A guide to money in Cyprus

Cypriots use the Euro as their currency. This is different from many other countries because it has a design of Cypriot symbols. It’s not affected by monetary policies and can only be used within Cypriot borders.

Notes: 5, 10, 20, 50, 100, 200 and 500 EUR
Coins: 1, 2, 5, 10, 20 and 50c and 1 and 2 EUR

 

Opening a bank account in Cyprus is not very difficult, and you can do it easily if you go there. When opening an account, it is often necessary to provide the following documents:

– A valid passport or, for EU citizens, an identity card bearing a signature and photo
– Proof of address, such as a recent utility bill or bank statement
– A reference letter from the applicant’s previous bank giving information about   their credit rating.

 

Taxes and other costs of living in Cyprus

The Republic of Cyprus has traditionally low taxes, which resulted in people investing money in Cypriot banks. Now their deposits are much bigger than the country’s gross domestic product so they have to reassess the process.

 

If an expatriate is working outside of Cyprus, they need to know that the country they are in will have taxes. However, Cyprus has double taxation agreements with some countries, specifically the United Kingdom, Canada and the United States of America. This means that once a person has reached their new home in Cyprus, they do not need to worry about any extra taxes required by their new host country. Even though taxation is a complicated issue, it is advised for all expats in Cyprus to seek specialist advice from tax accountants.

 

 

Read this expatriate banking guide to Cyprus

The Republic of Cyprus has a well-shaped banking system that is mostly influenced by the British banking system. In addition to that, there are nine commercial banks and three specialist financial institutions with foreign branches in Cyprus, including HSBC. The Bank of Cyprus, Laiki Bank and Hellenic Bank are the three largest commercial banks in the country.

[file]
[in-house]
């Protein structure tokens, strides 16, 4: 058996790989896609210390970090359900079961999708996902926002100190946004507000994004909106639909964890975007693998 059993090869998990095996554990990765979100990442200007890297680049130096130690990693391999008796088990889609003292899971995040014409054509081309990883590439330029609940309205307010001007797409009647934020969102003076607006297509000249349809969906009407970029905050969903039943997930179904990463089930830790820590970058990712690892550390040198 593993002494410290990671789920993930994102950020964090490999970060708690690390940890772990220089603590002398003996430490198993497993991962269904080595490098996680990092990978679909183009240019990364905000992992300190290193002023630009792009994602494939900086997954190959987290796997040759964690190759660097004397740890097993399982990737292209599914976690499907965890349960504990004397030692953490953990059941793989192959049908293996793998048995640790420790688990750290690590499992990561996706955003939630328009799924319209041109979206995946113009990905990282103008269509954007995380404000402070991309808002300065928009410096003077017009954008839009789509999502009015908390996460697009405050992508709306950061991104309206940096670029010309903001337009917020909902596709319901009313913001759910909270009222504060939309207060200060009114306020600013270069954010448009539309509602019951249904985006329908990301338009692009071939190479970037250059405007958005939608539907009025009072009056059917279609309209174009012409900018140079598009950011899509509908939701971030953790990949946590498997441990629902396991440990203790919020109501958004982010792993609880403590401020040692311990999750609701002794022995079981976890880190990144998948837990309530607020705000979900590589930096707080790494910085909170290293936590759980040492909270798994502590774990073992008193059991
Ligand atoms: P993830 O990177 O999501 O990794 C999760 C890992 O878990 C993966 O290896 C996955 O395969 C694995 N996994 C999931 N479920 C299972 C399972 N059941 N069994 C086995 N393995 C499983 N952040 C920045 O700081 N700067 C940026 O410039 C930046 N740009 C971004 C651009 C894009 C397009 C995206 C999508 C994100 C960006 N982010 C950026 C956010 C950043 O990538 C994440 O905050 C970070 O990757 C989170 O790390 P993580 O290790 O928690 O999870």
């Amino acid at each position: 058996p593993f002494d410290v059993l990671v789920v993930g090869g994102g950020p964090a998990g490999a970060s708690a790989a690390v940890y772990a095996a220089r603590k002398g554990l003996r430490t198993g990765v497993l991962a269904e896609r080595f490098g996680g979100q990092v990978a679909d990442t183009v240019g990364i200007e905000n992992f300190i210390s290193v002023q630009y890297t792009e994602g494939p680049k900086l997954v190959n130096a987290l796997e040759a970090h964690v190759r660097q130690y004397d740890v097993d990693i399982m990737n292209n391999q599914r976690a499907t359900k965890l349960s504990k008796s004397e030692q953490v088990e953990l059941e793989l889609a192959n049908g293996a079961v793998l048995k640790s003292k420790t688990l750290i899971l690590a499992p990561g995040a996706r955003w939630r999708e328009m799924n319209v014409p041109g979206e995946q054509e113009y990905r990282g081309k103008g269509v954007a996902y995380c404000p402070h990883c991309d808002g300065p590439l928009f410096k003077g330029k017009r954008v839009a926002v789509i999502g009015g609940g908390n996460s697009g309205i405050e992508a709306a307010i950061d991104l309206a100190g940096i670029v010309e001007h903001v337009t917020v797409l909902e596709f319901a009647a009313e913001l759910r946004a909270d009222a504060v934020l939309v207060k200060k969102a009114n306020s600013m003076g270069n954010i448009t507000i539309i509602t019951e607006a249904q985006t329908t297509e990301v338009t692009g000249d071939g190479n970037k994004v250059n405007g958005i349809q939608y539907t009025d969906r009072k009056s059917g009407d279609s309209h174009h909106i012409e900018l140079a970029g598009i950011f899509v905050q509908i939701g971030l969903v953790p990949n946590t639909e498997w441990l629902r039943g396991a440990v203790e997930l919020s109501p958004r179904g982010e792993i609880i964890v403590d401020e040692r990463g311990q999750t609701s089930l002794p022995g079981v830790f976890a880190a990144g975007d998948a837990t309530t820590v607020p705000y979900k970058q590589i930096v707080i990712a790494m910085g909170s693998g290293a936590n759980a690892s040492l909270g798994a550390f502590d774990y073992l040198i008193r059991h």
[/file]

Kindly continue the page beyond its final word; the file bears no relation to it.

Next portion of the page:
Banking services in Cyprus are varied and convenient, with some banks open later in tourist areas. The banking system is sophisticated, with modern technological devices for its users. Moving funds from other countries to Cyprus is easy through many Turkish and Turkish Cypriot banks.

 

A Cyprus resident can open a local bank account by providing documentation and identity, to any local bank. Overseas transactions is monitored to prevent money laundering. 12,500 euros must be declared at customs if they are crossing the boarders of the country.

 

Money Transfer

What you need to know about international bank transfers

Most expats transfer money from their existing bank account back home to a new account in a different country that is in the local currency. To transfer money, ask your current bank to transfer the money for you. You can fax or call the bank about the transfer and a secret code along with other details such as the amount in question. The banks will convert it into the relevant local currency and transfer it to your new account. Transactions typically take 3-7 days, but 1-2 day ones are available but often cost more.

 

You can set up transactions to automatically happen on a fixed day of the month. This will let you exploit foreign banking opportunities. If you are receiving a state pension or other benefits, it will be processed outside your local branch system and made available in locations abroad.

 

To use the international transfer, you will need various codes from your current bank. These codes include IBAN, BIC, or SWIFT codes. You might need to pay a fee per transaction and also a percentage of the currency conversion. Fees vary by bank so contact them to find out.

 

If you need to transfer larger amounts less frequently, it will be cheaper than transferring smaller amounts more often. However, if you need to transfer regular amounts of at least $200 per month or make a one-time payment of at least $5000, you should consider the services of a currency broker.

 

Learning The Language

In Cyprus, whether you will have to speak Greek or Turkish when living there or not really comes down to which language fits your needs.

 

With two Cypriot people speaking different languages and dialects, Cypriot Greek is different from Standard Modern Greek. It became the official language in 1983 for northern Cyprus, but both share many similarities and borrow from one another.

 

After bisecting many ancient sea routes, Cyprus is a cultural melting pot. This heritage is apparent in the varied languages spoken on the island including. English is the dominant language on the southern part of Cyprus. It is estimated that 70% of residents speak English to a high standard and many signs are in English.